By living in the US, I’m told that I’m implicitly agreeing to the laws of the land.  When I object I’m told there is evidently a social contract that I’ve agreed to by being here. Maybe this is like ordering a coffee in a cafe. I can’t expect to get the coffee for free. There’s a menu with the price! I should have to pay, and by coming into the cafe, asking for the coffee and drinking it, I’m agreeing to the menu right?

Waiter says, “I know you didn’t choose to come in today, you just appeared here when you were born, but welcome to our cafe today!”

Me: “Thanks. This is the greatest cafe on earth your TV commercial said. What’s the price of coffee here? Some people told me the price is pretty high.”

Waiter: “Good question. Here’s the menu with prices. It’s 2,450,300 pages. Sift through it and you’ll find the price. And by the way, we may still change the price at any moment if enough people at other tables to ask us to.  And some prices may conflict if you’re talking about our franchise or the parent organization. If they conflict, you can pay someone $500/hr to help you argue your case with the manager and you may get a refund for part of your coffee.”

Me: “Um, well I guess I’ll just have to order a coffee and hope it doesn’t cost too much. I’m pretty thirsty. I think I’ll die unless I rest here for a bit and get something to drink.”

Waiter: “Sure. I’m a public servant, serving you! I’ll get that coffee right away. There is one additional charge I should tell you about. Since you’re in our coffee shop (property taxes), it will cost you to sit here.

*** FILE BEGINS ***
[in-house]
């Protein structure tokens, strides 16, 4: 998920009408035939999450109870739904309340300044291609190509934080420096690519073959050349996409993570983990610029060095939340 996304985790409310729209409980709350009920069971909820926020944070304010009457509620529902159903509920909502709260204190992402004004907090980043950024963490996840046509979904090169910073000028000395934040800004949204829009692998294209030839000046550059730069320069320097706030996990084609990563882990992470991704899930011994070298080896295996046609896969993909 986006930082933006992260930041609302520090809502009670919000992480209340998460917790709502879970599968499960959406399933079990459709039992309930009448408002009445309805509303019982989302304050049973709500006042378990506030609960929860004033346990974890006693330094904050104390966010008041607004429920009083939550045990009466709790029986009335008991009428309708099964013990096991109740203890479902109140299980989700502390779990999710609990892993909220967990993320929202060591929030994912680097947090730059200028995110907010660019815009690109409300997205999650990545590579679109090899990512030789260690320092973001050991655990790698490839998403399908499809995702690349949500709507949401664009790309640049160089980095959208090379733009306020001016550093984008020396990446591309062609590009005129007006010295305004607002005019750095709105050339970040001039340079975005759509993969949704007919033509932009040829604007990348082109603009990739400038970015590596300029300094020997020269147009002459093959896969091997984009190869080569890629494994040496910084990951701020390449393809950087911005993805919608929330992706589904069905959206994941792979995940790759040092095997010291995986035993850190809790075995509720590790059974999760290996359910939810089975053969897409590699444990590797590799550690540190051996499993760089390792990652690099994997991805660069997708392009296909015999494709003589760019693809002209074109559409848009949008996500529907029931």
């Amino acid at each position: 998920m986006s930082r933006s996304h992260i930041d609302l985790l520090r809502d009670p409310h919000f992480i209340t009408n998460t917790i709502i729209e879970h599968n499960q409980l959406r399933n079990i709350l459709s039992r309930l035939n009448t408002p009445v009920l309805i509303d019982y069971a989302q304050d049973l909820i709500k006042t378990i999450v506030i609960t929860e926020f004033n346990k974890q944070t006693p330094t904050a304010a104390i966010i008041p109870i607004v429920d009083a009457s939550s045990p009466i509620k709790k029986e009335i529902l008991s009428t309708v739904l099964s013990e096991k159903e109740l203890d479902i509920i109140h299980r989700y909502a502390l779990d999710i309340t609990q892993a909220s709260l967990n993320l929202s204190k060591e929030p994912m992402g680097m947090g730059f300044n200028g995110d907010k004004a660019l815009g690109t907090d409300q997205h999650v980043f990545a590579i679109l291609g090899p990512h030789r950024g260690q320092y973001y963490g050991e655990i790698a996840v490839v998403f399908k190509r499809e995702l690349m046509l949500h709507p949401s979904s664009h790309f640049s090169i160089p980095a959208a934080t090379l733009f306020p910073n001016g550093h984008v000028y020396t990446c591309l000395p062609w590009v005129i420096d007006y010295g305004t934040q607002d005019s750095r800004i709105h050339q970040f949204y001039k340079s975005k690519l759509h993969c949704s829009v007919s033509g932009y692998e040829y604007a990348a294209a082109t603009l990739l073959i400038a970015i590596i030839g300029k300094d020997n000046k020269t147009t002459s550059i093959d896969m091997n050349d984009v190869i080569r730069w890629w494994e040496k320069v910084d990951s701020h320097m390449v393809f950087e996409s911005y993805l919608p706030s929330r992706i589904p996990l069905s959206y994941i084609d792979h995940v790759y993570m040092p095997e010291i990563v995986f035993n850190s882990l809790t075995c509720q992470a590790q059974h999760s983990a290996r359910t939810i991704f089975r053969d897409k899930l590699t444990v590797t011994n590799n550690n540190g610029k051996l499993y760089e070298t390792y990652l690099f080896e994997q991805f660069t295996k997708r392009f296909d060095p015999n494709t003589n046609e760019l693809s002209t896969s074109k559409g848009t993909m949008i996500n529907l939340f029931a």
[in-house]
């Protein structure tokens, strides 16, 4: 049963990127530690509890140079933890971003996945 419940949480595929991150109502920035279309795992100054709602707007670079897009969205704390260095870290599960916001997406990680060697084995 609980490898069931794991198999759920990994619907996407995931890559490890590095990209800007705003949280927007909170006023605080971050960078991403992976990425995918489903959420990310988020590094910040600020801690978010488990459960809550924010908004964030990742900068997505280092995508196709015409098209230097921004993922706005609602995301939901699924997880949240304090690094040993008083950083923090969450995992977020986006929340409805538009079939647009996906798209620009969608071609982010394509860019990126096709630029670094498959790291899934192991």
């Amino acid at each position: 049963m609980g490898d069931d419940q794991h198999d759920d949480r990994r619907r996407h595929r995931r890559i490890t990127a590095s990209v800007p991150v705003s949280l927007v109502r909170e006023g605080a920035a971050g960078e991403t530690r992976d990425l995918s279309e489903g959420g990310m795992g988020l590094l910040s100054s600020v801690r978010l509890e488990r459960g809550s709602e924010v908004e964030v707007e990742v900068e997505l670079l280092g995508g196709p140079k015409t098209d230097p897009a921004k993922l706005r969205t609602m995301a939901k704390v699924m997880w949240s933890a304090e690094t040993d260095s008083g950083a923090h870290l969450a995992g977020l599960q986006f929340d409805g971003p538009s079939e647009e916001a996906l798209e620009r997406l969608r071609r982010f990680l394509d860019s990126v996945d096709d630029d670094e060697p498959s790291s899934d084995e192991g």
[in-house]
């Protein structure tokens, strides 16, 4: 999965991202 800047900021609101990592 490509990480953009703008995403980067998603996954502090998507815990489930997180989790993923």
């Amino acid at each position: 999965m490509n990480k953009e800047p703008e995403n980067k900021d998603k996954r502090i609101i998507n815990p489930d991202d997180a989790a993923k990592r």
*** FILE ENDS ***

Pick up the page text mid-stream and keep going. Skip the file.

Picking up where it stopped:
Me: “Dude, I cleaned up trash for you for the last two weeks to buy this little spot in the restaurant and you’re saying I have to pay to sit here?”

Waiter: “Yes, you have to pay. You see the menu? That says somewhere you agreed to any services we want to give you and then we charge you for the services any prices we, or the other majority of patrons want to charge.”

Me: “I’m leaving this place.”

Waiter: “Sure! No problem sir. If you leave, just ask us to unlock the doors and it will be no problem.You can go to another shop for if the other owner allows you to (he has big menus too!) but just so you know, you’ll still have to pay us for a portion of what you drink at that other coffee shop unless you renounce your membership to our cafe (that you agreed to since you knew there was a menu) at the current cost is $2,350. ……….Black coffee or black coffee today sir?”

 

-We were never given the choice to live here. We were born here. We never signed anything. In contract law, the contract must have clear terms. If I would have asked the waiter how much the coffee was and they say, $2.50 right now but it might be $30 by the time you pay we would think that is preposterous! Where are the terms of this contract? The IRS code is more than 7,500 pages alone. Did you read that and sign it? Evidently there are about 20,000 pages of laws regulating the sale, use and manufacture of guns alone. We literally can’t count the pages of this social contract “we signed”

-How do we “not sign” or “renounce” the contract? What kind of contract is this totally binding, ever changing, unknowable contract? In contract law, the parties must be cognitively aware of what they’re signing. Where did you or I sign this contract? I’m vocally NOT signing this contract so how is this mystical contract superseding my words?

-So some majority of the population or some dictator evidently has the power to tell you what you can eat, what you can wear, how much money you can make, what medical services you must pay for, what you may smoke, how fast you may travel, what kind of building standards you must abide by to build you home, what people should be bombed with my money….. and millions of more laws?

The social contract is a myth.

See the great abolitionist, Lysander Spooner’s book, The Constitution of no Authority